The relationship between GDP and stunting is also acknowledged in the Uganda Nutritional Action Plan, a country-led initiative to strengthen national nutrition, that there will be a strong return on public investment. "For every sh1,000 invested, about shs 6,000 worth of increased productivity will result from reduced child stunting."

Similarly, Aggoune explains that a stunted child will never learn, nor earn, as much as he or she could have if properly nourished early in life.

Zagre warned that stunting is silent. "Just because the child is playing does not mean they are okay. Stunting is not visible, but with huge consequences."

He advised that the condition is best addressed when the 'window of opportunity' is utilised to shape a healthier future.

"This window is from pregnancy to two years, or else s/he will be stunted for life," he explained.

"The right nutrition during this 1,000-day window can have a profound impact on a child's ability to grow, learn and rise out of poverty. It can also shape a society's long-term health, stability and prosperity," said Zagre.

However, while a number of African countries are embracing the fight against malnutrition, Bibi Giyose, senior advisor - Food and Nutrition Security - to the African Union's New Partnership for Africa's Development, said they may not realise results because of not opting for an approach that cuts across all government departments.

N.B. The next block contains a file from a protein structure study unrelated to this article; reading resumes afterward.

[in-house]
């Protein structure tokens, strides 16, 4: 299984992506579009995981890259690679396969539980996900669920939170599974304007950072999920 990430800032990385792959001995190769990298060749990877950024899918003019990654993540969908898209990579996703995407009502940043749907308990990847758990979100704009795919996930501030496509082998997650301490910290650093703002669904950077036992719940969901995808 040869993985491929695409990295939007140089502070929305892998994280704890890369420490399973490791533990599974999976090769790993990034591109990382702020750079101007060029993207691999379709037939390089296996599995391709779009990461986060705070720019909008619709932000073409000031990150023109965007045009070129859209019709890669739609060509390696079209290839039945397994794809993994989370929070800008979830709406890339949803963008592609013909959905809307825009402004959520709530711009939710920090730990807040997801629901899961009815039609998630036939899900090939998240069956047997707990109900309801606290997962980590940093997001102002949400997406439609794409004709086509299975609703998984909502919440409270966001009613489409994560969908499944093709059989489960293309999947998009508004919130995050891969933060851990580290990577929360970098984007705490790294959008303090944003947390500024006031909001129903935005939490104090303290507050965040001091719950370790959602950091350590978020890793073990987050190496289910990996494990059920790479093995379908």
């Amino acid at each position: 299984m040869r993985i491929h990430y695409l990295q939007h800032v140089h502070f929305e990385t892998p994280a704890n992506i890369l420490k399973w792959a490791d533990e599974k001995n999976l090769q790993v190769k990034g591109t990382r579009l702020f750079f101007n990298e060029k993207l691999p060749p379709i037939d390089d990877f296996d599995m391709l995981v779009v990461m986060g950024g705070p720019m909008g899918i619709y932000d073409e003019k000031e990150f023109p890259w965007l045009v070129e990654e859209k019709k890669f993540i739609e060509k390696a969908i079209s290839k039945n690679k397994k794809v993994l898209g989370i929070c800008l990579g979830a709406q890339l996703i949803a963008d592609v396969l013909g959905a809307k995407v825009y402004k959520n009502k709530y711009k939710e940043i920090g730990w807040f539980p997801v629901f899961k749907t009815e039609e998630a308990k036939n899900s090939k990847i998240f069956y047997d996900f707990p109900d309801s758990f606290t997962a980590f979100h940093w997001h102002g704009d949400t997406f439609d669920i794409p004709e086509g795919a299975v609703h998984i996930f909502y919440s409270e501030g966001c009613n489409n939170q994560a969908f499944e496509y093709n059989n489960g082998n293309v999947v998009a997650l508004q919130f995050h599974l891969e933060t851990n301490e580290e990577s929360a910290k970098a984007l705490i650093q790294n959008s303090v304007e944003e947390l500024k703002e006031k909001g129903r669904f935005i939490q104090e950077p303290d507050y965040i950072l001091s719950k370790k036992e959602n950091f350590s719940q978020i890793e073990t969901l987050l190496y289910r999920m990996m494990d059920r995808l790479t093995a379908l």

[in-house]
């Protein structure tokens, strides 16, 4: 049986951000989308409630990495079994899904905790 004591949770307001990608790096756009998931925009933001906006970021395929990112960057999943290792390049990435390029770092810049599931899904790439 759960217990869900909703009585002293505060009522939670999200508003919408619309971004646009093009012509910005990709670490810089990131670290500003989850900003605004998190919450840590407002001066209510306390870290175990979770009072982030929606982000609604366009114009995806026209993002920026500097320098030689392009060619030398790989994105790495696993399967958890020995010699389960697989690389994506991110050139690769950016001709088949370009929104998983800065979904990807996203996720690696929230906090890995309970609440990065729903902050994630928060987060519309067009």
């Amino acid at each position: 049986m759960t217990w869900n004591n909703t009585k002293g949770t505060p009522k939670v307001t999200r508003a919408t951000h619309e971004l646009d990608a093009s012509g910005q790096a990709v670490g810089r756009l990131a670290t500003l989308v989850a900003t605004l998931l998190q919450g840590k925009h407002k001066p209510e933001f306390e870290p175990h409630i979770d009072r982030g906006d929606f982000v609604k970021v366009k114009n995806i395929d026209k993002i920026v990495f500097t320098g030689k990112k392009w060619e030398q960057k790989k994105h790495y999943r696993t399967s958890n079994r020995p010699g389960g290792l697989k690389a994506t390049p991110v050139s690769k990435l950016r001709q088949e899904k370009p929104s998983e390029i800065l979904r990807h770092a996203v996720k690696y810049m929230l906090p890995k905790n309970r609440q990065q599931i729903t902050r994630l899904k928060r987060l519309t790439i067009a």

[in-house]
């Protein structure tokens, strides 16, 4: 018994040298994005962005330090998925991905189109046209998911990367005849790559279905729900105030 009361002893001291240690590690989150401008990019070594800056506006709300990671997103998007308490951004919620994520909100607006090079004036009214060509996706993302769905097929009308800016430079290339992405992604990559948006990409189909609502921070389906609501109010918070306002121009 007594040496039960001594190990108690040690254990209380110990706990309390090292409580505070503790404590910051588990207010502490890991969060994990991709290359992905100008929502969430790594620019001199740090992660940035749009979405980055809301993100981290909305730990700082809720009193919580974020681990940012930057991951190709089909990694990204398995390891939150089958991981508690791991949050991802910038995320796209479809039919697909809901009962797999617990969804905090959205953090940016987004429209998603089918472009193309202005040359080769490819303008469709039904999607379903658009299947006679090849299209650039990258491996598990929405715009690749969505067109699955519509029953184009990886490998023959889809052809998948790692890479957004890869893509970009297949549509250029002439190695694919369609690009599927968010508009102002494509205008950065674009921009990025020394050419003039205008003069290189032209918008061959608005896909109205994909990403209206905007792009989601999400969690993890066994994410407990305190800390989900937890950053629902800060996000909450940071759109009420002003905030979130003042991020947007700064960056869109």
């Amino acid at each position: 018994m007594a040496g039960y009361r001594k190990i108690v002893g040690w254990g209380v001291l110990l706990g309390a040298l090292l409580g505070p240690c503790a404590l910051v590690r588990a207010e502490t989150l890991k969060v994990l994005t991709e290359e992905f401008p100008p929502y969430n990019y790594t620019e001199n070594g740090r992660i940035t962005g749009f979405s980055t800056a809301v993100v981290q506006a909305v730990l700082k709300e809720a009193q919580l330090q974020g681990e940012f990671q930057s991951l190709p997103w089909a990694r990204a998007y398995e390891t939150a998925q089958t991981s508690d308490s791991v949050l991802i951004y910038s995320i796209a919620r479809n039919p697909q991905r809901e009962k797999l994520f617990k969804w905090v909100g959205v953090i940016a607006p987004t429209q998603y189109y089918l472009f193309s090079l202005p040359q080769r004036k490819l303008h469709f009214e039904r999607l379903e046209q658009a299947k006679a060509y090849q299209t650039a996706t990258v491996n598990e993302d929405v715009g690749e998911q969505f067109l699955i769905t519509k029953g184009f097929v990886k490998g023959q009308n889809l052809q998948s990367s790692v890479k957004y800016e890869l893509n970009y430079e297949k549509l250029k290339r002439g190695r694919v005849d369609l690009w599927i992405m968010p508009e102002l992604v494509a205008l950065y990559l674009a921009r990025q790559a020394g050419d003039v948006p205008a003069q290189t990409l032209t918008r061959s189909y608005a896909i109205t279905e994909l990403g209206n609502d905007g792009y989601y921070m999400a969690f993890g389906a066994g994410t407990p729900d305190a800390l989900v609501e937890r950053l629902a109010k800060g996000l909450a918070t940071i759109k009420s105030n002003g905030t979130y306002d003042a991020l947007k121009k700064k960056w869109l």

Gary Quince, the European Union Special Representative for the African Union, noted: "Many countries in Africa place issues to do with nutrition under the health departments. We should help them develop a more holistic approach to nutrition."

Professor John Otim, a senior presidential advisor in Uganda, said: "In malawi, the gospel is preached to leaders who pass on the message to those at the grass roots. This has drastically reduced cases of malnutrition. If we adopt that strategy, using the traditional leaders and Members of Parliament, we should be able to achieve."

Stunting in Uganda

The Uganda Health Demographic Survey (UDHS) indicates that the prevalence of stunting is at 33%, with western Uganda and Wakiso district being the worst hit.

Dr. Elizabeth Kiboneka, the head of Mwana Mugimu nutrition department at Mulago Hospital, says: "In Wakiso, neglect is the cause of the poor nutrition. Children are left home alone or with housemaids, who may not care about feeding them."

Professor Otim blames malnutrition on poverty. He notes that in urban areas, the poor do not have purchasing power to buy the necessary food to diversify the diets.

A survey conducted by Uganda Bureau of Statistics (UBOS) in 14 southwestern districts in 2011, showed that nearly half of the children below the age of five were stunted.